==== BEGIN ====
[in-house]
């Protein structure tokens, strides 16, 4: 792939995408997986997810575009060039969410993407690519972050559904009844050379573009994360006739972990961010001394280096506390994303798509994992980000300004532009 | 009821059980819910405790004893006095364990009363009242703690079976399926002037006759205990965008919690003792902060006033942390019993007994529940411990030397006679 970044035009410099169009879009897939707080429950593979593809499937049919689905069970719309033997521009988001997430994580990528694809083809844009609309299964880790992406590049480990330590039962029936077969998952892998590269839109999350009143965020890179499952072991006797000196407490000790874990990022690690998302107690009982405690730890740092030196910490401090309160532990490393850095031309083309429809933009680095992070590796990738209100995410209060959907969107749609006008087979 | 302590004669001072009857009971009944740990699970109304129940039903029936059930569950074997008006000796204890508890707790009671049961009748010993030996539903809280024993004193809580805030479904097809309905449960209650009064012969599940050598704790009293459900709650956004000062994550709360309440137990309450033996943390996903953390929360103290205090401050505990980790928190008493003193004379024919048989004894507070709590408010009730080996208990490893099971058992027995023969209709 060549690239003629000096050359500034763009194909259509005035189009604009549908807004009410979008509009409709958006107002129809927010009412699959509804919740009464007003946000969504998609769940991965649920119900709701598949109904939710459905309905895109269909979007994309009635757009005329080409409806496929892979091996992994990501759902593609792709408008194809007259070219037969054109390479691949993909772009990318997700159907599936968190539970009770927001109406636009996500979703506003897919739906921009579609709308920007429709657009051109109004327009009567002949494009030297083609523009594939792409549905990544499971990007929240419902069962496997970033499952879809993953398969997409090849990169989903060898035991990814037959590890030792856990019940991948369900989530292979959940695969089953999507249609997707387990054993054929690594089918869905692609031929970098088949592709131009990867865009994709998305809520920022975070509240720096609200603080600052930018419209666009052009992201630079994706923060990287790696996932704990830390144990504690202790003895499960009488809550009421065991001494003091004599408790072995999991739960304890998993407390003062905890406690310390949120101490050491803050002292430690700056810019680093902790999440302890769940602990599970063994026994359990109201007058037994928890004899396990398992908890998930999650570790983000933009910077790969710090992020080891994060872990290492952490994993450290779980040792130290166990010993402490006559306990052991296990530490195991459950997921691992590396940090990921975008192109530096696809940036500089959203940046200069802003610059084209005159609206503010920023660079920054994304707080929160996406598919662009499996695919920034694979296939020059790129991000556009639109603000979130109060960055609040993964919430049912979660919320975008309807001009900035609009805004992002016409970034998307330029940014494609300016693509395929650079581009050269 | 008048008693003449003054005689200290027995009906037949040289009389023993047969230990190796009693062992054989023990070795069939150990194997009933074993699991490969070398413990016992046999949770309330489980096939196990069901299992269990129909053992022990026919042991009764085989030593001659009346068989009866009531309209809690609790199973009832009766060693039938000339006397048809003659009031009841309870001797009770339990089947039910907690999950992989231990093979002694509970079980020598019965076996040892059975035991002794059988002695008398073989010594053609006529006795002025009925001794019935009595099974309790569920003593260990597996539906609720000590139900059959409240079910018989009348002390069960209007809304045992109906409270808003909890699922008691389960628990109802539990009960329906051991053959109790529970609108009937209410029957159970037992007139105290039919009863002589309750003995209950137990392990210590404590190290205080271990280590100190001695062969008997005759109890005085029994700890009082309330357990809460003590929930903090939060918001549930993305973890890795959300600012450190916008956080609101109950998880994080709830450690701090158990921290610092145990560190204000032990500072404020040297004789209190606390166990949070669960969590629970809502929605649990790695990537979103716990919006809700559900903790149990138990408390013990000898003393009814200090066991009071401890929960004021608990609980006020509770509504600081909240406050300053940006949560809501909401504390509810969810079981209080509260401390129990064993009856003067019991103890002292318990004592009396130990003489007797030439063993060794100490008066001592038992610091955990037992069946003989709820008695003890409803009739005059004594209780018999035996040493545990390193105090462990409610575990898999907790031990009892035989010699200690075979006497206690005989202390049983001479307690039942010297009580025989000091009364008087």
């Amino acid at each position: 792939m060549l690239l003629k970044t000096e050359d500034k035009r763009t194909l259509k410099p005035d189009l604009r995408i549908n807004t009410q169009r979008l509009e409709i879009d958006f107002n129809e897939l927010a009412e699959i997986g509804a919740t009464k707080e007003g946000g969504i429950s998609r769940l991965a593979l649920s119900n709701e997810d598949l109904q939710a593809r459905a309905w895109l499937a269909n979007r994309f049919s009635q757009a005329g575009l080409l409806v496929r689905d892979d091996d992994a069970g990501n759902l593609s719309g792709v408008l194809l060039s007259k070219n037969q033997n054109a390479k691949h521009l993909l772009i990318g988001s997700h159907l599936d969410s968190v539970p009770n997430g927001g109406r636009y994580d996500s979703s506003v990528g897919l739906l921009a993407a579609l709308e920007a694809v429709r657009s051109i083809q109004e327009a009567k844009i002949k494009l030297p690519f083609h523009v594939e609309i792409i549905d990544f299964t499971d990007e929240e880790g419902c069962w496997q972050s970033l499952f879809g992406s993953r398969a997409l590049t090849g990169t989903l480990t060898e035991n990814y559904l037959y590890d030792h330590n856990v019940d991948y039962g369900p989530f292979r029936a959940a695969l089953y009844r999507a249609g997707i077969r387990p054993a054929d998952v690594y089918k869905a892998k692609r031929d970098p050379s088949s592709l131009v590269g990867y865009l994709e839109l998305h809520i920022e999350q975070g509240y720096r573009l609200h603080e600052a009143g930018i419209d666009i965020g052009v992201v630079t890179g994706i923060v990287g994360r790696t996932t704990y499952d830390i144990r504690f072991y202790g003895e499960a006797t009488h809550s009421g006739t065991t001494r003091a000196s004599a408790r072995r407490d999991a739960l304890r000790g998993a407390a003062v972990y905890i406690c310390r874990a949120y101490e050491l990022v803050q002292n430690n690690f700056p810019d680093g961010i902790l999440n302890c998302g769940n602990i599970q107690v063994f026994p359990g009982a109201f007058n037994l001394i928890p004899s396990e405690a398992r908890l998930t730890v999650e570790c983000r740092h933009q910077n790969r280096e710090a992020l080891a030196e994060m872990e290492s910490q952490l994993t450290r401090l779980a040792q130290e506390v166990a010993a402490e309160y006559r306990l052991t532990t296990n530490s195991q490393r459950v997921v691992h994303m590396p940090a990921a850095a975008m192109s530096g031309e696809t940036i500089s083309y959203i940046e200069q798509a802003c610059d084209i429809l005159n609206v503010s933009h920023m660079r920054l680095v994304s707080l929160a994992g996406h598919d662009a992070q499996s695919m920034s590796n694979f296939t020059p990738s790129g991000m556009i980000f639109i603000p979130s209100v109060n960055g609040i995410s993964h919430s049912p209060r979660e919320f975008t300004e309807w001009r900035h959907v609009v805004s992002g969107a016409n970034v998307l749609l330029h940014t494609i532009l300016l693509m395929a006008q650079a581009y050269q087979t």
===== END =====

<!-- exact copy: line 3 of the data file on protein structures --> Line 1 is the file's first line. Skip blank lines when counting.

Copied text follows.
């Amino acid at each position: 792939m060549l690239l003629k970044t000096e050359d500034k035009r763009t194909l259509k410099p005035d189009l604009r995408i549908n807004t009410q169009r979008l509009e409709i879009d958006f107002n129809e897939l927010a009412e699959i997986g509804a919740t009464k707080e007003g946000g969504i429950s998609r769940l991965a593979l649920s119900n709701e997810d598949l109904q939710a593809r459905a309905w895109l499937a269909n979007r994309f049919s009635q757009a005329g575009l080409l409806v496929r689905d892979d091996d992994a069970g990501n759902l593609s719309g792709v408008l194809l060039s007259k070219n037969q033997n054109a390479k691949h521009l993909l772009i990318g988001s997700h159907l599936d969410s968190v539970p009770n997430g927001g109406r636009y994580d996500s979703s506003v990528g897919l739906l921009a993407a579609l709308e920007a694809v429709r657009s051109i083809q109004e327009a009567k844009i002949k494009l030297p690519f083609h523009v594939e609309i792409i549905d990544f299964t499971d990007e929240e880790g419902c069962w496997q972050s970033l499952f879809g992406s993953r398969a997409l590049t090849g990169t989903l480990t060898e035991n990814y559904l037959y590890d030792h330590n856990v019940d991948y039962g369900p989530f292979r029936a959940a695969l089953y009844r999507a249609g997707i077969r387990p054993a054929d998952v690594y089918k869905a892998k692609r031929d970098p050379s088949s592709l131009v590269g990867y865009l994709e839109l998305h809520i920022e999350q975070g509240y720096r573009l609200h603080e600052a009143g930018i419209d666009i965020g052009v992201v630079t890179g994706i923060v990287g994360r790696t996932t704990y499952d830390i144990r504690f072991y202790g003895e499960a006797t009488h809550s009421g006739t065991t001494r003091a000196s004599a408790r072995r407490d999991a739960l304890r000790g998993a407390a003062v972990y905890i406690c310390r874990a949120y101490e050491l990022v803050q002292n430690n690690f700056p810019d680093g961010i902790l999440n302890c998302g769940n602990i599970q107690v063994f026994p359990g009982a109201f007058n037994l001394i928890p004899s396990e405690a398992r908890l998930t730890v999650e570790c983000r740092h933009q910077n790969r280096e710090a992020l080891a030196e994060m872990e290492s910490q952490l994993t450290r401090l779980a040792q130290e506390v166990a010993a402490e309160y006559r306990l052991t532990t296990n530490s195991q490393r459950v997921v691992h994303m590396p940090a990921a850095a975008m192109s530096g031309e696809t940036i500089s083309y959203i940046e200069q798509a802003c610059d084209i429809l005159n609206v503010s933009h920023m660079r920054l680095v994304s707080l929160a994992g996406h598919d662009a992070q499996s695919m920034s590796n694979f296939t020059p990738s790129g991000m556009i980000f639109i603000p979130s209100v109060n960055g609040i995410s993964h919430s049912p209060r979660e919320f975008t300004e309807w001009r900035h959907v609009v805004s992002g969107a016409n970034v998307l749609l330029h940014t494609i532009l300016l693509m395929a006008q650079a581009y050269q087979t």